Malawi Vice president Saulosi Chilima on Thursday kicked off the distribution of relief food to starving 6.5 million people hit hard by natural calamities.
Launching the much awaited relief food program in Nsanje, one of the worst hit districts where 40, 000 people have been affected, Chilima warned civil servants who will try to mess up the program through theft, that they would be arrested and fired immediately.
Chilima emotionally appealed to government officials and donors to work hard and smart, warning that the situation was a matter of life and death.
“The task before us is colossal. We must work hard and smart. We can’t afford to make a mistake. If we make a mistake, someone is going to die,” said the Vice President.
Ironically, Nsanje district also suffered the worst floods in 2015 a calamity that was followed by prolonged dry spells this year withering crops that had hoped for.
In the response plan, some families will recieve food items while in other areas beneficiaries will be given cash equivalent to the items others will be receiving.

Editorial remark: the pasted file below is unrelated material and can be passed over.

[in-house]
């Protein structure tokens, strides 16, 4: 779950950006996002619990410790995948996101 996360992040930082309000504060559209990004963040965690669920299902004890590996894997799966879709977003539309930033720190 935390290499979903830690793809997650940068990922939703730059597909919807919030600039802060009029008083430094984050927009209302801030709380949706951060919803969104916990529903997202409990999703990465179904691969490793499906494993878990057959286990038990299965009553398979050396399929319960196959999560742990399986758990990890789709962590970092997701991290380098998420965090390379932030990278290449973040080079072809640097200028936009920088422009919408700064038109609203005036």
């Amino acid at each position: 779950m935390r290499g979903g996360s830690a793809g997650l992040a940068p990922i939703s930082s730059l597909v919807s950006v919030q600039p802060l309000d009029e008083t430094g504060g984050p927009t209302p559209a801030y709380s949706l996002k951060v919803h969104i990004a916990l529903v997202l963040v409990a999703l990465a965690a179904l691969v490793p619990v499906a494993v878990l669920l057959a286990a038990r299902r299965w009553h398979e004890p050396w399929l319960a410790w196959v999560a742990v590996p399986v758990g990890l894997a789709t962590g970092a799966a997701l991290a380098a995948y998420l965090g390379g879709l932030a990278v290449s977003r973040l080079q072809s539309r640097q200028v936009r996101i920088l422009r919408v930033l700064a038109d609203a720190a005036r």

The Vice President also took the situation to appeal to Malawians to consider opting for other foods instead of only relying on maize.
“There is climate change and maize is not resilient to bad weather so let us start changing our eating behaviour,” he said.
A team of vigilant international NGOs led by WFP are working closely with government apparently to salvage the hunger situation which threatens to be the worst in the history of Malawi.
But the Vice President Chilima was optimistic that the response will be rolled smoothly so as to live up to President Peter Mutharika’s promise that no Malawian will die of hunger.
“Just like we did in 2015, we are prepared and we have a plan that will follow. We have the trust of our donor partners so we will reach out to all the beneficiaries in good time. We will do this together, timely, and with a sense of urgency and perfection,” Chilima said.
The Malawi government needs about US$395 million to smoothly respond to the crisis but the available resources are yet hit the half mark.